A call to arms

More on the British referendum, here’s Johann Hari’s clarion call for pro-Europe Brits to finally stand up and fight. The money quote:

This is a European country, and we must not allow a lying Australian-American billionaire and his paid lackeys to poison our sense of our own national interest.

Indeed. A minor quibble, however, with this statement:

No other major European political party – except for Jean-Marie Le Pen’s neo-fascist National Front in France – supports the Tory position of not having a constitution at all.

This is debatable. Vaclav Klaus, the Czech president and the figurehead leader of the most popular Czech political party, ODS, has gone on record saying saying he hoped the proposed EU constitution would be rejected. Not amended, mind you — rejected. Whether he wants a constitution at all, I suppose, would depend on what you mean by “constitution.”

There’s also the pesky Viktor Orban in Hungary, former Prime Minister and now opposition leader. It’s difficult to parse these leaders’ precise positions, because both are nominally pro-accession (although Klaus was notably silent in the lead-up to last year’s referendum on entry). But I think on the pan-European spectrum of attitudes toward integration, these guys are probably in the same neighborhood — the same area code, at least — as the anti-EU Tory contingent.

And they can’t be ignored; like Klaus’s club of crony capitalists, Orban’s Fidesz party is whipping the ruling Socialists in the polls.

UPDATE: Just yesterday Doug Arellanes posted a translation of a Klaus essay in Czech daily Mlada fronta Dnes: “We Must Not Get Lost In the European Union!” I feel like I hate the man (and everything he represents about Czech society) a bit too much to say anything remotely objective about this article, but I’d be interested in hearing some comments.

7 thoughts on “A call to arms

  1. hmmm,
    Undoubtedly, Murdoch wouldn’t have much to work with if there wasn’t some native Euroscepticism.

    The problem with the Murdoch press championing Euroscepticism, or the Iraq war, or anything of importance,…is that contra-indicative facts are treated as inconvenient codicils rather than as the meat of the matter.

  2. I love to repeat this as oftena s I can. A former flatmate of mine now works in the Tory party hq. She was adamantly anti EU until she had to do some research for a paper in political theory, then she changed her mind. Sure, there are historical myths of rationality in Britain as everywhere. And they tremendously influence the Public opinion. Yet there would be a chance to rationally address them if it weren’t for the tabloids, and Tory Press. It would certainly be great if Springer actually bought the Daily Telegraph 😉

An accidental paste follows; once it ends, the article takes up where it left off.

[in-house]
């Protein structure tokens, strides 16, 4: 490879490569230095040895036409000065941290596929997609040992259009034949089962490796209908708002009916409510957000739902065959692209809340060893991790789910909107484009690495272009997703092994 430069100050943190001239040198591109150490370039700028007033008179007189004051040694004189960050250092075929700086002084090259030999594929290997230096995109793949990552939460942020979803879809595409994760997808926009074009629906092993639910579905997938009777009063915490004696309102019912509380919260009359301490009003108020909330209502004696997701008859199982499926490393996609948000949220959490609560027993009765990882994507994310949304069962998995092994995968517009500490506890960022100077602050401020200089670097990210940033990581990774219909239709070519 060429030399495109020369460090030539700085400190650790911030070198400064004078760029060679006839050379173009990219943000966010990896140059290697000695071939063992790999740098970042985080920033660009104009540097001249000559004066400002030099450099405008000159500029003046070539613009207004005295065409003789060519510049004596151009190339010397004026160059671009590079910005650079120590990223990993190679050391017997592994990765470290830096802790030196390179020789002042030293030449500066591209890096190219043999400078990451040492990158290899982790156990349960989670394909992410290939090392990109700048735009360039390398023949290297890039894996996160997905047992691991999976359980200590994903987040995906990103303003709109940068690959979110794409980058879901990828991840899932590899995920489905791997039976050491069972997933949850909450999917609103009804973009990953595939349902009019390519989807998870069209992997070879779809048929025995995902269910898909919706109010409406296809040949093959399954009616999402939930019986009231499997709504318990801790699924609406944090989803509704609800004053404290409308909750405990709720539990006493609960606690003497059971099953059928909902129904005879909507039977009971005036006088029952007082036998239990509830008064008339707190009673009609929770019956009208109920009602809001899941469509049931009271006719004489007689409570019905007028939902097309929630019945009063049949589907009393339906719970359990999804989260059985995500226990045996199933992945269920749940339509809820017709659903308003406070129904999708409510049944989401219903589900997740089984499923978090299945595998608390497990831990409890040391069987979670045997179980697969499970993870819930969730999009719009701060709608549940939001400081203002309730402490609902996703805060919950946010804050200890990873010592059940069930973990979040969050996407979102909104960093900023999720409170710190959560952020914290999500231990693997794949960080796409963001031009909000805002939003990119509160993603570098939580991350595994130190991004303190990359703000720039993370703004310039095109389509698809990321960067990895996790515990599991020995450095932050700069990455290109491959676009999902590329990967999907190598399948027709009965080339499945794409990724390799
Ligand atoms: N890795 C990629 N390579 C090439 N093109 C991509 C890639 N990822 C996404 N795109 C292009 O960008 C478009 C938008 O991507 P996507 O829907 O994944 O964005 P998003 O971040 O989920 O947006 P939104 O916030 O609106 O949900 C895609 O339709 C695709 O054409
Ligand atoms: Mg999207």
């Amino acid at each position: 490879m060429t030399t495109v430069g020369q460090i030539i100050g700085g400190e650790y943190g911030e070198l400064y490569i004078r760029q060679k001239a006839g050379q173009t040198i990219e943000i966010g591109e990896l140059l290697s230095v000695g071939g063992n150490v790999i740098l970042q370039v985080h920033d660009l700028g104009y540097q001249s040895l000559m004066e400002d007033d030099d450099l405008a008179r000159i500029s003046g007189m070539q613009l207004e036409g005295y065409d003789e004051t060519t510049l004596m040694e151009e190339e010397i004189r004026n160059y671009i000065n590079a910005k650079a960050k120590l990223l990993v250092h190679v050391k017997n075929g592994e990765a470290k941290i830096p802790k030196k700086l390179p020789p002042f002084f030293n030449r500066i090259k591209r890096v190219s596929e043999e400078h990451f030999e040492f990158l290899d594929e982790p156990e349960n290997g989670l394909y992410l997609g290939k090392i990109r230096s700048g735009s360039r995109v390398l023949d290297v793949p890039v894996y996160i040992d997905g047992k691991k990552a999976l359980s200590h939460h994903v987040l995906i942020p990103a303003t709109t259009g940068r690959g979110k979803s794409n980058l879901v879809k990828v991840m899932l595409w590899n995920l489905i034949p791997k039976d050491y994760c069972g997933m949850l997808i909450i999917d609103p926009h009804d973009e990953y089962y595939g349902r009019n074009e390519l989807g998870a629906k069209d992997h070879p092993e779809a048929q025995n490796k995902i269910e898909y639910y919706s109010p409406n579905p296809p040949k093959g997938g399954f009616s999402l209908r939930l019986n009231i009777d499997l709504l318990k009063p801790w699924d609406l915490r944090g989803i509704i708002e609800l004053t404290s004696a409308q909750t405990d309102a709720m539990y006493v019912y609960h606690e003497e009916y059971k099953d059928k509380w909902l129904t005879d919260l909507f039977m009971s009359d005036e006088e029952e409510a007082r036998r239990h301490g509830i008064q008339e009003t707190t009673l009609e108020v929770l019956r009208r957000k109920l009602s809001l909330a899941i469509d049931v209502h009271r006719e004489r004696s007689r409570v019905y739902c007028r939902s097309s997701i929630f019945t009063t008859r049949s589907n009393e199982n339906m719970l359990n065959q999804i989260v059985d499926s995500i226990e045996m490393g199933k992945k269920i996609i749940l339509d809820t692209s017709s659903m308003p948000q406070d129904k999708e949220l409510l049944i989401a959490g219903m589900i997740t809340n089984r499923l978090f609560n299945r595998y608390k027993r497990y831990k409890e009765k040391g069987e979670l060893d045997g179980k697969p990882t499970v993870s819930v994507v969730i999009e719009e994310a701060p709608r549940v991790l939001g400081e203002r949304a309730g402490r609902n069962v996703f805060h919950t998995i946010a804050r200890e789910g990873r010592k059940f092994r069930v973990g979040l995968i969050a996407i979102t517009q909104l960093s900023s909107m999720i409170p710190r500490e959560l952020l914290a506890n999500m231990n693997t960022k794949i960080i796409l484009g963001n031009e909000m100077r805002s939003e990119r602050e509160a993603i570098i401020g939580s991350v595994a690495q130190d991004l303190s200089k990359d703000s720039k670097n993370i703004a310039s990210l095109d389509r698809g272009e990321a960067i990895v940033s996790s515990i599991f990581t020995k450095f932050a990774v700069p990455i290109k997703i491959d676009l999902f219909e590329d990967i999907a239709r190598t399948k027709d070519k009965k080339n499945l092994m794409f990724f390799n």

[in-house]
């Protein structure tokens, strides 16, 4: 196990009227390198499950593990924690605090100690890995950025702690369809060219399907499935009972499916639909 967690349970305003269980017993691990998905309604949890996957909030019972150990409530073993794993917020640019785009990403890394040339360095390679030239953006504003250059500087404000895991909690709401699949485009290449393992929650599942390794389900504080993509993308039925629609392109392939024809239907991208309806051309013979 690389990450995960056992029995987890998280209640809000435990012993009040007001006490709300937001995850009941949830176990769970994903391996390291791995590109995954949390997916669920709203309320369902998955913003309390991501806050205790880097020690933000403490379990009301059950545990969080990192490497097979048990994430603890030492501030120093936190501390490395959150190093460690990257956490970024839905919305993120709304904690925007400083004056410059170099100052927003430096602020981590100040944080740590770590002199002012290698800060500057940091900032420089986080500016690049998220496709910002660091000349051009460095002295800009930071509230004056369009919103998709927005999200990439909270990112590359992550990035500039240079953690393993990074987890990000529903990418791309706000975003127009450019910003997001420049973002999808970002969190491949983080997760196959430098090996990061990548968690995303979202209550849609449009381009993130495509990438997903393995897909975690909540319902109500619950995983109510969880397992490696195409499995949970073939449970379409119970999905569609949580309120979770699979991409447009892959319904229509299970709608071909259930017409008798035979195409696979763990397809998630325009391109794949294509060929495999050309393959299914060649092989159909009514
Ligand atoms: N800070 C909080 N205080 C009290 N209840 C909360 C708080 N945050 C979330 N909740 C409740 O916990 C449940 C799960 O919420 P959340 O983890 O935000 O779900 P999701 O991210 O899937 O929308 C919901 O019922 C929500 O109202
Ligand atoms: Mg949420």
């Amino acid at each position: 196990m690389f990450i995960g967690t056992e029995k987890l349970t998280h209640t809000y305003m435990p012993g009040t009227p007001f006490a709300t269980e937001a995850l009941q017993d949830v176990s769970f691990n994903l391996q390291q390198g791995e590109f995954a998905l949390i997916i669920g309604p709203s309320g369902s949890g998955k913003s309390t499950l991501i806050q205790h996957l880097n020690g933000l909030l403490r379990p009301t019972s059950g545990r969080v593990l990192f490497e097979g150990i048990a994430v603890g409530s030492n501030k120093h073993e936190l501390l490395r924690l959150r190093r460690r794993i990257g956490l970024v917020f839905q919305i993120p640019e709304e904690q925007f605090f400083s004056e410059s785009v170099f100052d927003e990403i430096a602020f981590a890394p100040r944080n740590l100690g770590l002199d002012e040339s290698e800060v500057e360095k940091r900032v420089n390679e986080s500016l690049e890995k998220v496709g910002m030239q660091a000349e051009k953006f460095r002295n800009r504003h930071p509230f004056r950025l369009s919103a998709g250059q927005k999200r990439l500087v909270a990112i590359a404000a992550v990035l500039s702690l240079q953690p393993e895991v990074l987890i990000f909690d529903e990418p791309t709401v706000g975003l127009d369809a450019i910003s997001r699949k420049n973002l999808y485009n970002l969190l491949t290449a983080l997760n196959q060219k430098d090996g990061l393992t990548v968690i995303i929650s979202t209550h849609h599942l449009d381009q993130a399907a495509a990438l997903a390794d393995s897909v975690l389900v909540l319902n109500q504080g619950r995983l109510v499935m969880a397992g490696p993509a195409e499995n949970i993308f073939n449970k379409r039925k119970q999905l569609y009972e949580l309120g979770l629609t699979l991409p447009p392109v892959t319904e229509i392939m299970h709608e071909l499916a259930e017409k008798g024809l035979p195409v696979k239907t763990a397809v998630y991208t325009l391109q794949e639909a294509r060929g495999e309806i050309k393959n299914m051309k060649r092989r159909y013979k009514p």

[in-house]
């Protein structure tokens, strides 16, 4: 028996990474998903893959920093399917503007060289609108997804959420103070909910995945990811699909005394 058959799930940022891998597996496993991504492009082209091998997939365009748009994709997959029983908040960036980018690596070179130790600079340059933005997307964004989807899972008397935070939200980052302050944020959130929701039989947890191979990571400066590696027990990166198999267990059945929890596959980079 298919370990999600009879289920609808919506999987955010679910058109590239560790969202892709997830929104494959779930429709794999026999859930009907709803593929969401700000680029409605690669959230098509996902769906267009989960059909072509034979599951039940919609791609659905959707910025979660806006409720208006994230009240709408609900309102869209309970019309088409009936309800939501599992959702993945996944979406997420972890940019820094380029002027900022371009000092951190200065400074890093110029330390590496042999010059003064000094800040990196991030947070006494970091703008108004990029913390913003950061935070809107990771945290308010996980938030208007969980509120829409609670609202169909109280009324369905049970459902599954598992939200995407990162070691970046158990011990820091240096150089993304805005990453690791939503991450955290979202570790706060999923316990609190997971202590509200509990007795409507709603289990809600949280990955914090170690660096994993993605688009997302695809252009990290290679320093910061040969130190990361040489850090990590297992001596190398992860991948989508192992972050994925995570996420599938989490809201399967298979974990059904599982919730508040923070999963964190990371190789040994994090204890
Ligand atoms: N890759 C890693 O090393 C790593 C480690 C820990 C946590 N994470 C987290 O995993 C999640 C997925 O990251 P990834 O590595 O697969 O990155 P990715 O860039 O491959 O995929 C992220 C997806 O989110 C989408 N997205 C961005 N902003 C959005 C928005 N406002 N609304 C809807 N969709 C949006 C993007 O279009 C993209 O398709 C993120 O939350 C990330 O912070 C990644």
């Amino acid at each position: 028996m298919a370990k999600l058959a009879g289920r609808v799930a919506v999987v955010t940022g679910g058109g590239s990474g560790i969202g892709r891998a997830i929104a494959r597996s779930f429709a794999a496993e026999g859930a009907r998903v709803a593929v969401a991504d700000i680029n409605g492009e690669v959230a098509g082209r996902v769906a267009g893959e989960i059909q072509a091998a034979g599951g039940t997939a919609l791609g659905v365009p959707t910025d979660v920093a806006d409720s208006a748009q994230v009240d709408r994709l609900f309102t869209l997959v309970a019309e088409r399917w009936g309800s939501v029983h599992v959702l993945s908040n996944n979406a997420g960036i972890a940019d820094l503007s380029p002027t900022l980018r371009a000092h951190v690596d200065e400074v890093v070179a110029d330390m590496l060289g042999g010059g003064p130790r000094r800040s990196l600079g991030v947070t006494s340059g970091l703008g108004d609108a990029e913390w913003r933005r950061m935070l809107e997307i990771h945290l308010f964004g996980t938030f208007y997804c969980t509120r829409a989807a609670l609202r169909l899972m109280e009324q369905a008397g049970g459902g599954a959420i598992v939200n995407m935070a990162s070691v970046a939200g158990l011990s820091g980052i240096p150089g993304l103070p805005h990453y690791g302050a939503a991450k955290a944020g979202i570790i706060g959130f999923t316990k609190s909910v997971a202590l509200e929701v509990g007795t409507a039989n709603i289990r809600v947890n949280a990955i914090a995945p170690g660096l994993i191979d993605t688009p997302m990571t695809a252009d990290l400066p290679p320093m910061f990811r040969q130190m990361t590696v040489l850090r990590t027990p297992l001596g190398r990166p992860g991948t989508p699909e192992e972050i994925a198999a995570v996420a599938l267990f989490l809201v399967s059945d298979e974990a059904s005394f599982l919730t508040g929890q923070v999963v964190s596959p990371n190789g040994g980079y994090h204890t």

3. Patrick,

    Two distinguished columnists of The [London] Times, Simon Jenkins and Matthew Parris, have been consistent and persistent critics of the Iraq war. Since both have also visited Iraq in recent months, they are also amongst the better informed among columnists writing on the war. The Murdoch press is not, in fact, as monolithic as some like to claim to advance their own cause.

    It is also patronising in the extreme to imply that Eurosceptics are just dupes of the Murdoch press. Unfortunately, in my (long) experience of debating European affairs online, that kind of label and smear tends to be characteristic of the argument deployed by ardent Europhiles.

    Btw the paper by Alesina and Perotti, which Sam Brittan refers to, or something close to it, can be downloaded here (PDF): http://post.economics.harvard.edu/faculty/alesina/papers/europeanunionfeb04.pdf

  4. I find the Klaus essay quite reasonable and his concerns are not totally unwarranted. Even though I am pro-EU, because I see no immediate better alternative, there are still plenty of questions and uncertainties I would like to see answered in a clear way. The weight of the bureaucracy is one of my concerns as well. I read the constitution and if I remember correctly it says somewhere “unity in diversity”, so the cultural differences are covered. But I have absolutely no idea how this will work out in practice. One thing I do know: if we can make the EU work against all the odds it will be an historical miracle. But for now, too many things are still too abstract for a simple guy like me.

  5. Of course, there is a case for something like the European Union. There is probably a good case for having a tidying-up Constitution for the EU. But there is no case for the present draft Constitution, which is far too centralising and intrusive in the affairs of EU member states. My guess from what I have heard in radio interviews and read in the press is that if anything much like the present draft is put to a referendum in Britain it will be voted down.

  6. Post Script:

    Just in case any still believe Johann Hari’s ridiculous supposition that only dupes of the Murdoch press oppose the present draft of the EU Constitution:

    “Mr Blair faces further embarrassment today when his former economics adviser says he would vote against any new EU constitution that ‘remotely’ resembled the current draft. Derek Scott said: ‘If the referendum is on a constitution that looks remotely like the one in December, I think that not only I but a great many British people will be voting against it.'” – from: http://news.independent.co.uk/uk/politics/story.jsp?story=515023

Comments are closed.